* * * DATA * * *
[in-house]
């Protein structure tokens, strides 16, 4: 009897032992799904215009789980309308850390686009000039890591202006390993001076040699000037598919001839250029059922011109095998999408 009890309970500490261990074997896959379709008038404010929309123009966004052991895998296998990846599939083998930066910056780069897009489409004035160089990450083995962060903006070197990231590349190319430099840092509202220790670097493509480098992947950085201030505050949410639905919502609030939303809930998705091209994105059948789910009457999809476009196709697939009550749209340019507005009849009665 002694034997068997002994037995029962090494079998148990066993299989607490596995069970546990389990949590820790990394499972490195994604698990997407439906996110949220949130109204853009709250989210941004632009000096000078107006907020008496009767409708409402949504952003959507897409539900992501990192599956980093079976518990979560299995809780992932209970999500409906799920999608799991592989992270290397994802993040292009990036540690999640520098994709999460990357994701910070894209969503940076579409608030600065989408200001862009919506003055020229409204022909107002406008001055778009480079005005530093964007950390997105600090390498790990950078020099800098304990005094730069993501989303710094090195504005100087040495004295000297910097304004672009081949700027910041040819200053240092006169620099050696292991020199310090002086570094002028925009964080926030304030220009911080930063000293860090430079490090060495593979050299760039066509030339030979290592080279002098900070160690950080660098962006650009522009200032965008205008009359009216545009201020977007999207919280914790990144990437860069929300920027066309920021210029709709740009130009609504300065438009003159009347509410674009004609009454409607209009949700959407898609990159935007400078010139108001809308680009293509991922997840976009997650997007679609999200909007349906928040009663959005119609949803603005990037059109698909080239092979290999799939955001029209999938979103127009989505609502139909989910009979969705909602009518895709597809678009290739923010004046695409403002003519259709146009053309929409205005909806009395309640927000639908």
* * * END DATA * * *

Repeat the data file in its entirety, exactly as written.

[in-house]
């Protein structure tokens, strides 16, 4: 009897032992799904215009789980309308850390686009000039890591202006390993001076040699000037598919001839250029059922011109095998999408 009890309970500490261990074997896959379709008038404010929309123009966004052991895998296998990846599939083998930066910056780069897009489409004035160089990450083995962060903006070197990231590349190319430099840092509202220790670097493509480098992947950085201030505050949410639905919502609030939303809930998705091209994105059948789910009457999809476009196709697939009550749209340019507005009849009665 002694034997068997002994037995029962090494079998148990066993299989607490596995069970546990389990949590820790990394499972490195994604698990997407439906996110949220949130109204853009709250989210941004632009000096000078107006907020008496009767409708409402949504952003959507897409539900992501990192599956980093079976518990979560299995809780992932209970999500409906799920999608799991592989992270290397994802993040292009990036540690999640520098994709999460990357994701910070894209969503940076579409608030600065989408200001862009919506003055020229409204022909107002406008001055778009480079005005530093964007950390997105600090390498790990950078020099800098304990005094730069993501989303710094090195504005100087040495004295000297910097304004672009081949700027910041040819200053240092006169620099050696292991020199310090002086570094002028925009964080926030304030220009911080930063000293860090430079490090060495593979050299760039066509030339030979290592080279002098900070160690950080660098962006650009522009200032965008205008009359009216545009201020977007999207919280914790990144990437860069929300920027066309920021210029709709740009130009609504300065438009003159009347509410674009004609009454409607209009949700959407898609990159935007400078010139108001809308680009293509991922997840976009997650997007679609999200909007349906928040009663959005119609949803603005990037059109698909080239092979290999799939955001029209999938979103127009989505609502139909989910009979969705909602009518895709597809678009290739923010004046695409403002003519259709146009053309929409205005909806009395309640927000639908």